Russia kills most-wanted warlord
MOSCOW, Russia -- Russia's most wanted man, Chechen warlord Shamil Basayev, has been killed in an operation by special forces, the state security chief told President Vladimir Putin on Monday.
FSB chief Nikolai Patrushev said Basayev, who claimed responsibility for the 2004 Beslan school attack in which 331 people, half of them children, were killed, was planning an attack to coincide with Russia hosting the G8 summit of world leaders this weekend.
CNN's Matthew Chance said the killing was a massive victory for the security services and a huge blow for the rebel leadership.
Basayev, together with other Chechen fighters, was killed in Ingushetia, a region neighboring Chechnya, where rebels are battling for independence.
In a televised meeting with Patrushev, Putin described Basayev's death as "deserved retribution" for Beslan and other attacks.
"This is deserved retribution against the bandits for our children in Beslan, in Budennovsk, for all these acts of terror they committed in Moscow and other Russian regions, including Ingushetia and Chechnya," Putin said, according to Reuters.
A statement on website www.kavkazcenter.com said the Chechen rebel leadership was not making any comment yet, the news agency said.
The U.N. Security Council put Basayev on its official terrorist list last year after Washington classified him as a threat to the United States.
The FSB had stepped up the pressure on the country's most wanted man by announcing a $10 million reward for information leading to the "neutralization" of him and separatist former Chechen president Aslan Maskhadov said in 2004.
Basayev, who was born in Chechyna in 1965, came to prominence in 1995 during the first Chechen war when as a field commander he led a hostage-taking raid at Budennovsk, Russia.
In the presidential election of January 1997 Maskhadov won a landslide over the more radical Basayev, swearing "to reinforce the independence of the Chechen state."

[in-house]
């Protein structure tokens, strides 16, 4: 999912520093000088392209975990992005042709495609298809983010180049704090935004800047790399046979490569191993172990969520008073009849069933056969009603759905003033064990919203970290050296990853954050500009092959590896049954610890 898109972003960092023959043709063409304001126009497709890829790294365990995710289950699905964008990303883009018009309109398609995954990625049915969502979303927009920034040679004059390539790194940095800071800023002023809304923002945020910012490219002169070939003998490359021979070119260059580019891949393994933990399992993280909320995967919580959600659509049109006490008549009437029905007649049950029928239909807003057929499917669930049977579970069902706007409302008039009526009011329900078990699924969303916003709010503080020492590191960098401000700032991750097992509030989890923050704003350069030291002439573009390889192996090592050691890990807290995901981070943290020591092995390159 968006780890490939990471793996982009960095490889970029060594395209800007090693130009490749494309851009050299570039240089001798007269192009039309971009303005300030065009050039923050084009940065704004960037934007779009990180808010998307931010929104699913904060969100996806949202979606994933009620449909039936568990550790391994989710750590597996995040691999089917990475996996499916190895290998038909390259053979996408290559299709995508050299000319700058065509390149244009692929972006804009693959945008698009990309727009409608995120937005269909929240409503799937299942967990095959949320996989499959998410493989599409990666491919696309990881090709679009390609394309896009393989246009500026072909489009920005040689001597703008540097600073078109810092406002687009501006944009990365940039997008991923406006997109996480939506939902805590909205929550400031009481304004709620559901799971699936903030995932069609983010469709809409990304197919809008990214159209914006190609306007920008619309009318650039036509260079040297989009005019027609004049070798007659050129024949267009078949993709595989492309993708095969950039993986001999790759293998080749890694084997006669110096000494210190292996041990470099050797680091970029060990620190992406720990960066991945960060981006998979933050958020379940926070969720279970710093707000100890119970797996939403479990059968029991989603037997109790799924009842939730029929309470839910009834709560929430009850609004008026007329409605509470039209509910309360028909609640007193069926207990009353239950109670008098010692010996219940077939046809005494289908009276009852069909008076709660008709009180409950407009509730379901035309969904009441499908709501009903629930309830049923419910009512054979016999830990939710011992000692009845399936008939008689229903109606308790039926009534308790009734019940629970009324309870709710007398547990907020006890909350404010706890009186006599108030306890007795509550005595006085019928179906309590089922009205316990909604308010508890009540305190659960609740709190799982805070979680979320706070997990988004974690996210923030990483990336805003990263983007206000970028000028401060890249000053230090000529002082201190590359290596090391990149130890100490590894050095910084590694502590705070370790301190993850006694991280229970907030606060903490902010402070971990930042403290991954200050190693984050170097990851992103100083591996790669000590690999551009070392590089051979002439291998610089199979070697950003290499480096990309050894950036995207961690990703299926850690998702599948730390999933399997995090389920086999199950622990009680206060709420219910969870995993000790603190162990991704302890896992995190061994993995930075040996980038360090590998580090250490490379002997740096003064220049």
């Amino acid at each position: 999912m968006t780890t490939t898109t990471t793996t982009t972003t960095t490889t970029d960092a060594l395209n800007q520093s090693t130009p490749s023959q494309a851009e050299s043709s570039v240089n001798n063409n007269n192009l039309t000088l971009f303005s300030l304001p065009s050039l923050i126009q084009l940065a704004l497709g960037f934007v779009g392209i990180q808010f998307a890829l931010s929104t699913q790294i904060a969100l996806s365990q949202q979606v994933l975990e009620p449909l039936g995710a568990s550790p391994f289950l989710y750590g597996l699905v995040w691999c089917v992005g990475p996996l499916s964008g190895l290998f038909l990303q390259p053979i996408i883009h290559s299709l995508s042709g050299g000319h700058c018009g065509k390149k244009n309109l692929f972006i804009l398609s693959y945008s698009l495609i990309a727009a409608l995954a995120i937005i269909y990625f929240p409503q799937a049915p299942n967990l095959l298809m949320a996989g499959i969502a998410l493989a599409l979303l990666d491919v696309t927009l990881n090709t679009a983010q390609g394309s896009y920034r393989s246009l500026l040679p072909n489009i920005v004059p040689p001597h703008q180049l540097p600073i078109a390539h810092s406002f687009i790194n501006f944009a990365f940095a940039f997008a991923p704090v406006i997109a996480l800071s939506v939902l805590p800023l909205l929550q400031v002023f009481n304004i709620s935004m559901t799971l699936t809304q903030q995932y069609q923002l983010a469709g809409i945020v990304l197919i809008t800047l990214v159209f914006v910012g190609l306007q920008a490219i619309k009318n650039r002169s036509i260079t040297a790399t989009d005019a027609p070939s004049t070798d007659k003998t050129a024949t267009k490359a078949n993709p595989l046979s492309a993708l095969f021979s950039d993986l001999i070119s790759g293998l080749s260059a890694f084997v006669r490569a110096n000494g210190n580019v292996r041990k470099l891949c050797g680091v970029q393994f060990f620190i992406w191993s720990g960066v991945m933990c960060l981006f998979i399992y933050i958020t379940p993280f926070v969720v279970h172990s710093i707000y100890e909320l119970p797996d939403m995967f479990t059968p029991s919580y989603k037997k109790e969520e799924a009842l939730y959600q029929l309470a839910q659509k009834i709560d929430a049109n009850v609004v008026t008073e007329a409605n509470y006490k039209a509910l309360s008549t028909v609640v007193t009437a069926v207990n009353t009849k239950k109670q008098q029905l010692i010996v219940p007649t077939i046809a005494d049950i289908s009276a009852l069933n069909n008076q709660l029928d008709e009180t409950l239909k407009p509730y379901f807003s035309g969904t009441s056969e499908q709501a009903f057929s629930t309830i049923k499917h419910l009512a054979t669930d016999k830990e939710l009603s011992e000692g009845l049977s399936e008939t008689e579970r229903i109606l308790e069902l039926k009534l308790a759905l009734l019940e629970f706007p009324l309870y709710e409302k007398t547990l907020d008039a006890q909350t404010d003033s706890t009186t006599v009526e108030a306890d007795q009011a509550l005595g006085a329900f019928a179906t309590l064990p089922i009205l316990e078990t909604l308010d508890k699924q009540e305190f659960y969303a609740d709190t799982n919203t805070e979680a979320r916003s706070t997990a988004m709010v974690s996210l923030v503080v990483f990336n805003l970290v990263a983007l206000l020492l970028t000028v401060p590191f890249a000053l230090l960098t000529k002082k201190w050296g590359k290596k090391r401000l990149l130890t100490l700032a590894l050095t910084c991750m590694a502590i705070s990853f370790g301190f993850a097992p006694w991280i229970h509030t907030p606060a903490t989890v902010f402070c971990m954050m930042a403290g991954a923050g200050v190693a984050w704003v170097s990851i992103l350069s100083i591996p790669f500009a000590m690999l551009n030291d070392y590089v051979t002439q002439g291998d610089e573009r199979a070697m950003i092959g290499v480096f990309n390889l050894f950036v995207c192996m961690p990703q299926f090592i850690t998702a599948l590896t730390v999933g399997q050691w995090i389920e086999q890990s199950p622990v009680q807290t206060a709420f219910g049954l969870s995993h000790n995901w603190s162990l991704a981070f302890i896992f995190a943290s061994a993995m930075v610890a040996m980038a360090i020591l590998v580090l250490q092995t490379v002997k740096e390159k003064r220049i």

Basayev was appointed Chechen prime minister but he resigned after serving one six-month term.
Maskhadov later signed an agreement with then Russian president Boris Yeltsin promising an end to 400 years of conflict between Moscow and the region.
Russia said it wanted to rebuild relations with Chechnya but still refused to recognize Chechnya's claim of independence.
Maskhadov worked with Basayev until 1998, when Basayev established a network of military officers which soon devolved into rival warlords.
Chechen rebel forces crossed into Dagestan in 1999 and Moscow held Chechens responsible for a wave of bomb attacks across Russia.
Russia sent troops back into the republic, described Maskhadov's government as unlawful, and tried to build support for a parliament made up of Chechens in exile.
During fierce fighting, Maskhadov's government was removed from power and a pro-Moscow administration was set up.
During the rebel pullout from Grozny in January 2000 Basayev lost a foot after stepping on a landmine but he and other rebel fighters eluded Russian capture by hiding in forests and mountains.
He was helped by Islamic groups including the Taliban in Afghanistan and was accused by Russia of organizing suicide bombings of Russian apartment blocks in September 1999.
Basayev said on a rebel Web site that he was responsible for the Moscow theater siege of October 2002 in which 50 Chechen rebels held about 800 people hostage. Russian forces later stormed the building using gas, killing most of the rebels and more than 100 hostages. (Full story)
He defended the operation but asked Maskhadov, whose senior envoy condemned the siege, for forgiveness for not informing him of it.
Basayev tendered his resignation from all posts in Maskadov's rebel organization but continued to be involved in the reconnaissance and sabotage battalion.
In May 2004 Basayev said he was behind the killing of Chechnya's pro-Moscow leader and threatened to kill more officials, including the Russian prime minister, Akhmad Kadyrov. (Full story)
That explosion killed six people and wounded nearly 60, including the top Russian military commander in Chechnya, who lost his leg.
Moderate rebels distanced themselves from the attack. But Basayev said he had ordered the killing after a ruling by an Islamic court.
He called it a "small but important victory" and said that other such operations against Russia's "collaborators" in Chechnya were in the making.
"Through the kindness of Allah, the Chechen people on May 9 celebrated a double holiday -- that of the victory over fascism and a small but very important victory over Russia," he said in a statement on rebel Web site www.kavkazcenter.com.